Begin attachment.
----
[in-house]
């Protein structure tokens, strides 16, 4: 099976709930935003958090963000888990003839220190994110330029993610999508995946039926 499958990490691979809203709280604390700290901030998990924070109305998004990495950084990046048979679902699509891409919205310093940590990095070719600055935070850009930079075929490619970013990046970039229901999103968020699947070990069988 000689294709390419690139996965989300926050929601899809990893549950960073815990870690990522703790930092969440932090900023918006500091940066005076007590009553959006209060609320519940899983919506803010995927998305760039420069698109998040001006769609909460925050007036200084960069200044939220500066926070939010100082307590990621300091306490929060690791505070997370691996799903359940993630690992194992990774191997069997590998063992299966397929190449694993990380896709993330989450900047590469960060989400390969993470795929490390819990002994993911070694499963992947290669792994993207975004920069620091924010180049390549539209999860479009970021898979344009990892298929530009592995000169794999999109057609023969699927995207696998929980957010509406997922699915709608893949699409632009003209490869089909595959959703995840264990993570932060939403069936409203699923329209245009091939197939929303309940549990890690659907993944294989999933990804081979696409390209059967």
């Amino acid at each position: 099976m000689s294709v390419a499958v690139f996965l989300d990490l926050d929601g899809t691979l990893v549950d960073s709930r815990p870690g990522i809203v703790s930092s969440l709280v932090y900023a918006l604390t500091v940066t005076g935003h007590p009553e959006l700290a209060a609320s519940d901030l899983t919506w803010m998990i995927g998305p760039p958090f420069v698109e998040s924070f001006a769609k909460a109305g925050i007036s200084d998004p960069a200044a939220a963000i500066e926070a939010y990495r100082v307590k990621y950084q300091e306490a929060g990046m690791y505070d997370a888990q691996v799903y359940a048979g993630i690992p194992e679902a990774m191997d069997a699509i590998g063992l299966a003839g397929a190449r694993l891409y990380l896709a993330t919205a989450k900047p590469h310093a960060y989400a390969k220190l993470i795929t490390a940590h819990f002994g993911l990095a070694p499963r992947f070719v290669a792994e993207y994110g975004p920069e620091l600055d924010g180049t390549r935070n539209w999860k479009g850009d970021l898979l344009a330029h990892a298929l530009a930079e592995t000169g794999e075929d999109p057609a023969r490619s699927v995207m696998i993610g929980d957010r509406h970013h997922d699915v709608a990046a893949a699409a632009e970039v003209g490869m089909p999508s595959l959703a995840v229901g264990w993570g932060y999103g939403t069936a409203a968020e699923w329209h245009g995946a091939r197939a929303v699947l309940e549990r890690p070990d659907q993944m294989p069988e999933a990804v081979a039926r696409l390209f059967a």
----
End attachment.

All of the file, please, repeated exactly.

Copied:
[in-house]
């Protein structure tokens, strides 16, 4: 099976709930935003958090963000888990003839220190994110330029993610999508995946039926 499958990490691979809203709280604390700290901030998990924070109305998004990495950084990046048979679902699509891409919205310093940590990095070719600055935070850009930079075929490619970013990046970039229901999103968020699947070990069988 000689294709390419690139996965989300926050929601899809990893549950960073815990870690990522703790930092969440932090900023918006500091940066005076007590009553959006209060609320519940899983919506803010995927998305760039420069698109998040001006769609909460925050007036200084960069200044939220500066926070939010100082307590990621300091306490929060690791505070997370691996799903359940993630690992194992990774191997069997590998063992299966397929190449694993990380896709993330989450900047590469960060989400390969993470795929490390819990002994993911070694499963992947290669792994993207975004920069620091924010180049390549539209999860479009970021898979344009990892298929530009592995000169794999999109057609023969699927995207696998929980957010509406997922699915709608893949699409632009003209490869089909595959959703995840264990993570932060939403069936409203699923329209245009091939197939929303309940549990890690659907993944294989999933990804081979696409390209059967």
């Amino acid at each position: 099976m000689s294709v390419a499958v690139f996965l989300d990490l926050d929601g899809t691979l990893v549950d960073s709930r815990p870690g990522i809203v703790s930092s969440l709280v932090y900023a918006l604390t500091v940066t005076g935003h007590p009553e959006l700290a209060a609320s519940d901030l899983t919506w803010m998990i995927g998305p760039p958090f420069v698109e998040s924070f001006a769609k909460a109305g925050i007036s200084d998004p960069a200044a939220a963000i500066e926070a939010y990495r100082v307590k990621y950084q300091e306490a929060g990046m690791y505070d997370a888990q691996v799903y359940a048979g993630i690992p194992e679902a990774m191997d069997a699509i590998g063992l299966a003839g397929a190449r694993l891409y990380l896709a993330t919205a989450k900047p590469h310093a960060y989400a390969k220190l993470i795929t490390a940590h819990f002994g993911l990095a070694p499963r992947f070719v290669a792994e993207y994110g975004p920069e620091l600055d924010g180049t390549r935070n539209w999860k479009g850009d970021l898979l344009a330029h990892a298929l530009a930079e592995t000169g794999e075929d999109p057609a023969r490619s699927v995207m696998i993610g929980d957010r509406h970013h997922d699915v709608a990046a893949a699409a632009e970039v003209g490869m089909p999508s595959l959703a995840v229901g264990w993570g932060y999103g939403t069936a409203a968020e699923w329209h245009g995946a091939r197939a929303v699947l309940e549990r890690p070990d659907q993944m294989p069988e999933a990804v081979a039926r696409l390209f059967a």